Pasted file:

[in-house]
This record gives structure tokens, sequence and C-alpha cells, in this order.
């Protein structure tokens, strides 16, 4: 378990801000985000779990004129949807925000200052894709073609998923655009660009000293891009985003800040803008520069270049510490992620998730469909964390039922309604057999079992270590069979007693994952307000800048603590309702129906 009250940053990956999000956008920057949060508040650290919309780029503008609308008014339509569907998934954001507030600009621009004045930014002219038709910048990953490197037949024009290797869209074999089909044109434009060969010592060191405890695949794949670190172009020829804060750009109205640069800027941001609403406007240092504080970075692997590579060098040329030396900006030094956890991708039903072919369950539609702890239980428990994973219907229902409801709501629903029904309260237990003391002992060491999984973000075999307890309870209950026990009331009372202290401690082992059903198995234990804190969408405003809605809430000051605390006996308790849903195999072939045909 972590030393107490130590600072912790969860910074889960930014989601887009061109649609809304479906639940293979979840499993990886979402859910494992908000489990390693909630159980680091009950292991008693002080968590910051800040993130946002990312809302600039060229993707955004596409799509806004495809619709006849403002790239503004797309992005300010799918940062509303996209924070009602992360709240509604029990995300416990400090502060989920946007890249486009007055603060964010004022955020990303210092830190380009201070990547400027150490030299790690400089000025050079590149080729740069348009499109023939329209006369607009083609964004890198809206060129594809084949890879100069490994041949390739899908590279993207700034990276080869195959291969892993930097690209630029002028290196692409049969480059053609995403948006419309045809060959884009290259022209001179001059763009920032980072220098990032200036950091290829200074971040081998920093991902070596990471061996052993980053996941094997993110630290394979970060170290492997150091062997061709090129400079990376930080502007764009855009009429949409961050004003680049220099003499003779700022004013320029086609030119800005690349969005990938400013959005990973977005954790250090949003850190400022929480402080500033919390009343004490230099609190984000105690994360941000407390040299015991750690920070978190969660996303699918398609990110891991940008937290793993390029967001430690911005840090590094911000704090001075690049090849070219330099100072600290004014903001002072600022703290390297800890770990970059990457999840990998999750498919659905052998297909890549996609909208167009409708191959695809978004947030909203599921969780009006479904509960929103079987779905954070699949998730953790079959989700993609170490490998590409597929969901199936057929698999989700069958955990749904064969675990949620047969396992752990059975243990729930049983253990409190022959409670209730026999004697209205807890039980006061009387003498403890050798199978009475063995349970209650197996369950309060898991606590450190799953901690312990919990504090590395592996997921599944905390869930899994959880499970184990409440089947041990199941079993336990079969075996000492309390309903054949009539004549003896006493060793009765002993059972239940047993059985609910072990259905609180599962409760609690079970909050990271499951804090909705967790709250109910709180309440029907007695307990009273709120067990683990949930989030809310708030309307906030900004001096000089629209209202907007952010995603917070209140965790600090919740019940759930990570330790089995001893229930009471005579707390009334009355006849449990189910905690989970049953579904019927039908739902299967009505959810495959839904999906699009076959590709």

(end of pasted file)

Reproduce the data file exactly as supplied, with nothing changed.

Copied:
[in-house]
This record gives structure tokens, sequence and C-alpha cells, in this order.
């Protein structure tokens, strides 16, 4: 378990801000985000779990004129949807925000200052894709073609998923655009660009000293891009985003800040803008520069270049510490992620998730469909964390039922309604057999079992270590069979007693994952307000800048603590309702129906 009250940053990956999000956008920057949060508040650290919309780029503008609308008014339509569907998934954001507030600009621009004045930014002219038709910048990953490197037949024009290797869209074999089909044109434009060969010592060191405890695949794949670190172009020829804060750009109205640069800027941001609403406007240092504080970075692997590579060098040329030396900006030094956890991708039903072919369950539609702890239980428990994973219907229902409801709501629903029904309260237990003391002992060491999984973000075999307890309870209950026990009331009372202290401690082992059903198995234990804190969408405003809605809430000051605390006996308790849903195999072939045909 972590030393107490130590600072912790969860910074889960930014989601887009061109649609809304479906639940293979979840499993990886979402859910494992908000489990390693909630159980680091009950292991008693002080968590910051800040993130946002990312809302600039060229993707955004596409799509806004495809619709006849403002790239503004797309992005300010799918940062509303996209924070009602992360709240509604029990995300416990400090502060989920946007890249486009007055603060964010004022955020990303210092830190380009201070990547400027150490030299790690400089000025050079590149080729740069348009499109023939329209006369607009083609964004890198809206060129594809084949890879100069490994041949390739899908590279993207700034990276080869195959291969892993930097690209630029002028290196692409049969480059053609995403948006419309045809060959884009290259022209001179001059763009920032980072220098990032200036950091290829200074971040081998920093991902070596990471061996052993980053996941094997993110630290394979970060170290492997150091062997061709090129400079990376930080502007764009855009009429949409961050004003680049220099003499003779700022004013320029086609030119800005690349969005990938400013959005990973977005954790250090949003850190400022929480402080500033919390009343004490230099609190984000105690994360941000407390040299015991750690920070978190969660996303699918398609990110891991940008937290793993390029967001430690911005840090590094911000704090001075690049090849070219330099100072600290004014903001002072600022703290390297800890770990970059990457999840990998999750498919659905052998297909890549996609909208167009409708191959695809978004947030909203599921969780009006479904509960929103079987779905954070699949998730953790079959989700993609170490490998590409597929969901199936057929698999989700069958955990749904064969675990949620047969396992752990059975243990729930049983253990409190022959409670209730026999004697209205807890039980006061009387003498403890050798199978009475063995349970209650197996369950309060898991606590450190799953901690312990919990504090590395592996997921599944905390869930899994959880499970184990409440089947041990199941079993336990079969075996000492309390309903054949009539004549003896006493060793009765002993059972239940047993059985609910072990259905609180599962409760609690079970909050990271499951804090909705967790709250109910709180309440029907007695307990009273709120067990683990949930989030809310708030309307906030900004001096000089629209209202907007952010995603917070209140965790600090919740019940759930990570330790089995001893229930009471005579707390009334009355006849449990189910905690989970049953579904019927039908739902299967009505959810495959839904999906699009076959590709």